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Shubert Theatre to Be Razed for Offices

Commercial Real Estate

Real estate: ABC Entertainment Center will be replaced by complex that includes shops and restaurants.

August 28, 2001|BRAD BERTON and DON SHIRLEY | SPECIAL TO THE TIMES

The ABC Entertainment Center and the Shubert Theatre, since 1972 the home of many of the longest-running theatrical productions in Los Angeles, will be razed as part of plans to construct a striking 15-story office building on the site, officials said Monday.

Dallas-based Trammell Crow has been operating the ABC complex and adjacent 44-story Century Plaza towers for more than four years.

Now Trammell Crow will oversee the redevelopment on behalf of the property owners, which are major corporate pension funds advised by J.P. Morgan Chase & Co.

The group purchased the entire Delta Towers complex--Century City's signature development--in 1997 for about $485 million. The redevelopment project designed by architectural giant Gensler is expected to cost about $280 million and be completed within three or four years.

Although businesses seeking a Century City address will presumably welcome the additional facilities, Shubert executives lament the plans.

Shubert Organization, which ran the theater on a 30-year lease that expires next year, "is saddened and disappointed" by the decision to tear down the theater, Shubert Senior Vice President Robert E. Wankel said Monday. "We have been in negotiations, and we would have liked to have extended our lease, but it was not an option."

Development executives characterized the 30-year-old ABC complex as outdated and in need of major improvements.

"The goal of our revitalization plan is to create a very inviting yet functional environment within the urban context of Century City," said Daniel J. Niemann, the Trammell Crow senior vice president overseeing the redevelopment.

The theater company must leave the building by Sept. 30, 2002. Wankel said Shubert Organization "certainly will explore" the possibility of presenting shows at another L.A. venue, "but we have nothing set." The company definitely won't try to build another L.A. theater, Wankel said.

"The economics of big theaters are very difficult," he said.

Besides the "legit" theater, two five-story office buildings, a four-screen Loews Cineplex and a plaza and fountains will be demolished.

The offices housed the West Coast headquarters of ABC for decades, but the network recently relocated its operations center to Burbank, home of its corporate parent, Walt Disney Co.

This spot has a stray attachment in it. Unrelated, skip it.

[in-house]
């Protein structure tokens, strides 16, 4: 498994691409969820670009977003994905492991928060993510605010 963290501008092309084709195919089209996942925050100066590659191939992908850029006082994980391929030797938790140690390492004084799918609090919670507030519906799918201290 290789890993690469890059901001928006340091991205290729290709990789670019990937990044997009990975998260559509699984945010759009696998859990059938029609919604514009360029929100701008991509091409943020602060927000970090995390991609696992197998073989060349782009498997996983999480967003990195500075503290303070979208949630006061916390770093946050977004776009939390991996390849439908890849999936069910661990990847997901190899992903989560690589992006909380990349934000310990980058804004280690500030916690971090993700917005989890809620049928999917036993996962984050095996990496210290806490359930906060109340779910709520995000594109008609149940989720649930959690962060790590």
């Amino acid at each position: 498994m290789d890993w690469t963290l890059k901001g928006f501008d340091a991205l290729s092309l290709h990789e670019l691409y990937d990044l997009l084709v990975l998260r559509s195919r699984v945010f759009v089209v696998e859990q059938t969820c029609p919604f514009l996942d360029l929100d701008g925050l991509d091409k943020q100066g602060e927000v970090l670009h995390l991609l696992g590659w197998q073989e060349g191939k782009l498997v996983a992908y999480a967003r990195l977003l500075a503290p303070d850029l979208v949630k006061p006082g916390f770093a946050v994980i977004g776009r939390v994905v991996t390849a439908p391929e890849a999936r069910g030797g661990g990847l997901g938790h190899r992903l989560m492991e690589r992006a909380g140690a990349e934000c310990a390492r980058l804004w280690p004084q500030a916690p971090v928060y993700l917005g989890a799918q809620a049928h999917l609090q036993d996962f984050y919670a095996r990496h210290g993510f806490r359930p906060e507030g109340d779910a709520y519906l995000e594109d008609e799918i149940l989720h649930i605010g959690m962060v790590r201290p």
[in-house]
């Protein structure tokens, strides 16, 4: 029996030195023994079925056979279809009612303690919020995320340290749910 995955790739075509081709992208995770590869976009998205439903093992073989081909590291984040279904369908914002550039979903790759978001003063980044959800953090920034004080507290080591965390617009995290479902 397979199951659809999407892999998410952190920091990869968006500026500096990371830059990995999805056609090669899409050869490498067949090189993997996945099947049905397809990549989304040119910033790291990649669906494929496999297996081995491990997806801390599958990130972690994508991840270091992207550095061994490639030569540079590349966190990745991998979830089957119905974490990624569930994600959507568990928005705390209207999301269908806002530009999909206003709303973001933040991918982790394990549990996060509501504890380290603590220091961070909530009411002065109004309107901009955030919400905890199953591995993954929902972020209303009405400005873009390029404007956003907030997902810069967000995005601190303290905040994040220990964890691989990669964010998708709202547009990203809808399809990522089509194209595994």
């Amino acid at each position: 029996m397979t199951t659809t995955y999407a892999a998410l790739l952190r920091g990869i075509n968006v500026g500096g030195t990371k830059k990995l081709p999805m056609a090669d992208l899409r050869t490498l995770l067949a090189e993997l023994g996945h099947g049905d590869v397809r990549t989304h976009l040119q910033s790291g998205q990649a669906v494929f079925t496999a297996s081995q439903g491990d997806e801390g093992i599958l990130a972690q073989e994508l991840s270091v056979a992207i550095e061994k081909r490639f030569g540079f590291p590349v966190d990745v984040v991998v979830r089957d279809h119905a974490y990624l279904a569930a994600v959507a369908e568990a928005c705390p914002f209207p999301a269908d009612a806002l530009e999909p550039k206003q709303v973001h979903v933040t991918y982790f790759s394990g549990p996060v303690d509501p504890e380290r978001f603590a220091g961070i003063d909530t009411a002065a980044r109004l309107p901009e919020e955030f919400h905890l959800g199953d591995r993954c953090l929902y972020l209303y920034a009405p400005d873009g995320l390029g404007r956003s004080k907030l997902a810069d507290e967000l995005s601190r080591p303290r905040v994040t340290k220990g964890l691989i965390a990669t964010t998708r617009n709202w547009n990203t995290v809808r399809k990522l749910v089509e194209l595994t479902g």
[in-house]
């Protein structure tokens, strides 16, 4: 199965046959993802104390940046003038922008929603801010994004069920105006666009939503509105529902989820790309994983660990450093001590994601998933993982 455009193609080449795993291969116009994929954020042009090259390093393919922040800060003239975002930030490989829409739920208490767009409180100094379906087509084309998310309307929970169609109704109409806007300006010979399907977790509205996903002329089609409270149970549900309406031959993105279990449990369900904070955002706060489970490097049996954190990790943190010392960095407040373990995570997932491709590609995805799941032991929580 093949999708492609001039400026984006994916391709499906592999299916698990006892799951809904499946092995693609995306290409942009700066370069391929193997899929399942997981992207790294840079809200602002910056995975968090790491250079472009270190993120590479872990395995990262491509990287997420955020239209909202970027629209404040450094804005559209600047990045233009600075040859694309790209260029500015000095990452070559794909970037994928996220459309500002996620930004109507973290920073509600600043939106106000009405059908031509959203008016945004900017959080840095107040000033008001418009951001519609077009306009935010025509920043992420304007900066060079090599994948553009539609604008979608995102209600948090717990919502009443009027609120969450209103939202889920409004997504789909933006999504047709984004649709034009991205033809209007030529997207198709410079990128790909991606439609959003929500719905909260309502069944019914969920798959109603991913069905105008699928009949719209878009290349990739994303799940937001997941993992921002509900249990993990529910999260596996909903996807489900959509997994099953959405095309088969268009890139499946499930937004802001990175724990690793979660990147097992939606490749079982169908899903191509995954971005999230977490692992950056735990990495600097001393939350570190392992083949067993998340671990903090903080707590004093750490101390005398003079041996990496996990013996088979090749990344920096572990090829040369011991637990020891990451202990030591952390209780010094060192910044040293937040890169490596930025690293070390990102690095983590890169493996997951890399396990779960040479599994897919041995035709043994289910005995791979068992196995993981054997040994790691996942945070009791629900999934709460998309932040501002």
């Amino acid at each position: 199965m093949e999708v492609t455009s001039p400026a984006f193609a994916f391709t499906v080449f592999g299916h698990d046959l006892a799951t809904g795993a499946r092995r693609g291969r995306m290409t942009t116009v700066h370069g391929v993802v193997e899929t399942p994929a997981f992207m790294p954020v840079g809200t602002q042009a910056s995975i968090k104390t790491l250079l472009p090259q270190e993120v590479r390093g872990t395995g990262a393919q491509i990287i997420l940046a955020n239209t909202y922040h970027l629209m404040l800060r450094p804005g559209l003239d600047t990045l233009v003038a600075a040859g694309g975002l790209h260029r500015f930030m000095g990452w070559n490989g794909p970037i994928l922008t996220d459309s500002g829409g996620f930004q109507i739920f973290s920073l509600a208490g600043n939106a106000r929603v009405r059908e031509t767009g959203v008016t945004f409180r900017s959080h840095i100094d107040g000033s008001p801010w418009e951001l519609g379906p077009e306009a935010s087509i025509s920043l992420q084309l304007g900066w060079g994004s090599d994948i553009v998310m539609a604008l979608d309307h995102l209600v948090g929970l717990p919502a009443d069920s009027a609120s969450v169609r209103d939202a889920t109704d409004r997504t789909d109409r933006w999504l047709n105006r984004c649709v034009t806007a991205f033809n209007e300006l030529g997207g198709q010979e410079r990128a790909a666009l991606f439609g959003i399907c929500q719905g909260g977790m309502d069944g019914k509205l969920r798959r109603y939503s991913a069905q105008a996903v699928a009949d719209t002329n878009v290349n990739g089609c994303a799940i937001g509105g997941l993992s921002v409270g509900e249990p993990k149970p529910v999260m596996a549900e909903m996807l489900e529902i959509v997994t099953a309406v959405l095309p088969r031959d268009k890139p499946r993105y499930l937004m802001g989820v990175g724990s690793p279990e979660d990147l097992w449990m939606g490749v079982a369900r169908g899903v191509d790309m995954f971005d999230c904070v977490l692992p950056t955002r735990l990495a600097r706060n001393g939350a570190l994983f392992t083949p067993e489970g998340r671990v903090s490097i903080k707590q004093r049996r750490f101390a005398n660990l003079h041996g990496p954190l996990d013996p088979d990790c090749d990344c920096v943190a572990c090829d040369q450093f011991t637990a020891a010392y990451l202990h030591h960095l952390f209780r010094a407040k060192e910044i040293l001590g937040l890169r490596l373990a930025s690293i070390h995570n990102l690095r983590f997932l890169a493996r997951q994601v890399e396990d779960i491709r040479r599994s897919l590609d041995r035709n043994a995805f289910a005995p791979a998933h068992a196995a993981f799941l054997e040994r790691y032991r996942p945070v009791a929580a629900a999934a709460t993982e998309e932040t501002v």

Plans for the new 769,000-square-foot complex require the approval of Los Angeles city officials, in part because of the change in the use of some of the property, Trammell Crow Area President Bob Ruth noted. Existing structures currently total about 678,000 square feet. The complex's twin 44-story office towers--nearly 100% leased--will remain.

The 2,100-seat Shubert Theatre was the star attraction of the entertainment center. Opening in July 1972 with "Follies," it was designed to present limited runs of shows for a subscription audience.

However, after a few years, Shubert Organization decided to keep shows at the facility for as long as they could attract business. "Evita" played at the Shubert for nearly two years, from 1980 to 1982, and "Cats" ran from 1985 to 1986.

The theater was enlarged in 1993 to accommodate "Sunset Boulevard," a seven-month run that ended prematurely when composer Andrew Lloyd Webber fired Faye Dunaway as she was about to assume the starring role that had been played by Glenn Close.

The last long run was "Ragtime" from 1997 to 1998. The original subscription policy was all but forgotten until last year, when the company--in recognition of the declining supply of big musicals--revived the subscription rolls at the Shubert for a season of four limited runs. One of them, "Mamma Mia," was a major hit this year.

"Kiss Me, Kate" opened Friday as the last in the four-show Shubert-sponsored series. "The Who's Tommy" has been booked at the Shubert in December by the rival Nederlander Organization, whose own flagship theater, the Pantages in Hollywood, is occupied by "The Lion King."

The redeveloped ABC portion of the property--tentatively called 2000 Avenue of the Stars--is to include the new office space as well as restaurant and retail facilities.

Plans also include a landscaped plaza area of three acres. The underground parking garage will remain intact.

*

Berton is a correspondent and Shirley is a Times staff writer.

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